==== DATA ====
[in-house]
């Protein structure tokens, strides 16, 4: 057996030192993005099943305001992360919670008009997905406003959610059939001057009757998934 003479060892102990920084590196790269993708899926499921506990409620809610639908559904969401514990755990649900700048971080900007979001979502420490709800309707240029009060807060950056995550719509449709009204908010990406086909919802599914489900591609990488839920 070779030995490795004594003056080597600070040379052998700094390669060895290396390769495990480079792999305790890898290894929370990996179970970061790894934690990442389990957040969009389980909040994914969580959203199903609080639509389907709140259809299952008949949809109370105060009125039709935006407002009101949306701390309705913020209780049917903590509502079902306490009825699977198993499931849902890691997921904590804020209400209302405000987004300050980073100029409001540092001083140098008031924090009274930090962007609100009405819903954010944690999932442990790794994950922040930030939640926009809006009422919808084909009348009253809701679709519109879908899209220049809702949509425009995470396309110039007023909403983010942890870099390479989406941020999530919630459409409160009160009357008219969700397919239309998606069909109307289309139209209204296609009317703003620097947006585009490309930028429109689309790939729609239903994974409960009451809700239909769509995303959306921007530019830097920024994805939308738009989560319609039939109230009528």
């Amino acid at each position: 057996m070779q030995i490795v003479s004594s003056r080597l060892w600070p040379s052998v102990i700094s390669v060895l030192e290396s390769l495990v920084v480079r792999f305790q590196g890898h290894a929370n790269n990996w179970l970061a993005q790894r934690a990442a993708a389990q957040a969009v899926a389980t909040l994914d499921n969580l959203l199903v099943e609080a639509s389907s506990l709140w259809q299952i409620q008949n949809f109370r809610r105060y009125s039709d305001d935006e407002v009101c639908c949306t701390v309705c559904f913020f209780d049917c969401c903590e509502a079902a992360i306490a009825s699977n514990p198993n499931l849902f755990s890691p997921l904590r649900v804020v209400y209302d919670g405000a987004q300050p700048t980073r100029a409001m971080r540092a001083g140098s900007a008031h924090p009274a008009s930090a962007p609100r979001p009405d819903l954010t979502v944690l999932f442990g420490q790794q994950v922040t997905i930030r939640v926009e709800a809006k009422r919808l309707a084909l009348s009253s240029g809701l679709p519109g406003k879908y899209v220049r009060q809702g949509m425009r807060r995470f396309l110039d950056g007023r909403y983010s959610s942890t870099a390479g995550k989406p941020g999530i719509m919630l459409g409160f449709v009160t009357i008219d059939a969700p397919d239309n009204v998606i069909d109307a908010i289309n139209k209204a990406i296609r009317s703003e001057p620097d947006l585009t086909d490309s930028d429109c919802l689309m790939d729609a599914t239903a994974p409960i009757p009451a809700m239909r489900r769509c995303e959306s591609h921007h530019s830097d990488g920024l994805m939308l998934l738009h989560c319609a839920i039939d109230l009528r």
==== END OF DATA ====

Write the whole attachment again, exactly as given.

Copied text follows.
[in-house]
């Protein structure tokens, strides 16, 4: 057996030192993005099943305001992360919670008009997905406003959610059939001057009757998934 003479060892102990920084590196790269993708899926499921506990409620809610639908559904969401514990755990649900700048971080900007979001979502420490709800309707240029009060807060950056995550719509449709009204908010990406086909919802599914489900591609990488839920 070779030995490795004594003056080597600070040379052998700094390669060895290396390769495990480079792999305790890898290894929370990996179970970061790894934690990442389990957040969009389980909040994914969580959203199903609080639509389907709140259809299952008949949809109370105060009125039709935006407002009101949306701390309705913020209780049917903590509502079902306490009825699977198993499931849902890691997921904590804020209400209302405000987004300050980073100029409001540092001083140098008031924090009274930090962007609100009405819903954010944690999932442990790794994950922040930030939640926009809006009422919808084909009348009253809701679709519109879908899209220049809702949509425009995470396309110039007023909403983010942890870099390479989406941020999530919630459409409160009160009357008219969700397919239309998606069909109307289309139209209204296609009317703003620097947006585009490309930028429109689309790939729609239903994974409960009451809700239909769509995303959306921007530019830097920024994805939308738009989560319609039939109230009528």
């Amino acid at each position: 057996m070779q030995i490795v003479s004594s003056r080597l060892w600070p040379s052998v102990i700094s390669v060895l030192e290396s390769l495990v920084v480079r792999f305790q590196g890898h290894a929370n790269n990996w179970l970061a993005q790894r934690a990442a993708a389990q957040a969009v899926a389980t909040l994914d499921n969580l959203l199903v099943e609080a639509s389907s506990l709140w259809q299952i409620q008949n949809f109370r809610r105060y009125s039709d305001d935006e407002v009101c639908c949306t701390v309705c559904f913020f209780d049917c969401c903590e509502a079902a992360i306490a009825s699977n514990p198993n499931l849902f755990s890691p997921l904590r649900v804020v209400y209302d919670g405000a987004q300050p700048t980073r100029a409001m971080r540092a001083g140098s900007a008031h924090p009274a008009s930090a962007p609100r979001p009405d819903l954010t979502v944690l999932f442990g420490q790794q994950v922040t997905i930030r939640v926009e709800a809006k009422r919808l309707a084909l009348s009253s240029g809701l679709p519109g406003k879908y899209v220049r009060q809702g949509m425009r807060r995470f396309l110039d950056g007023r909403y983010s959610s942890t870099a390479g995550k989406p941020g999530i719509m919630l459409g409160f449709v009160t009357i008219d059939a969700p397919d239309n009204v998606i069909d109307a908010i289309n139209k209204a990406i296609r009317s703003e001057p620097d947006l585009t086909d490309s930028d429109c919802l689309m790939d729609a599914t239903a994974p409960i009757p009451a809700m239909r489900r769509c995303e959306s591609h921007h530019s830097d990488g920024l994805m939308l998934l738009h989560c319609a839920i039939d109230l009528r």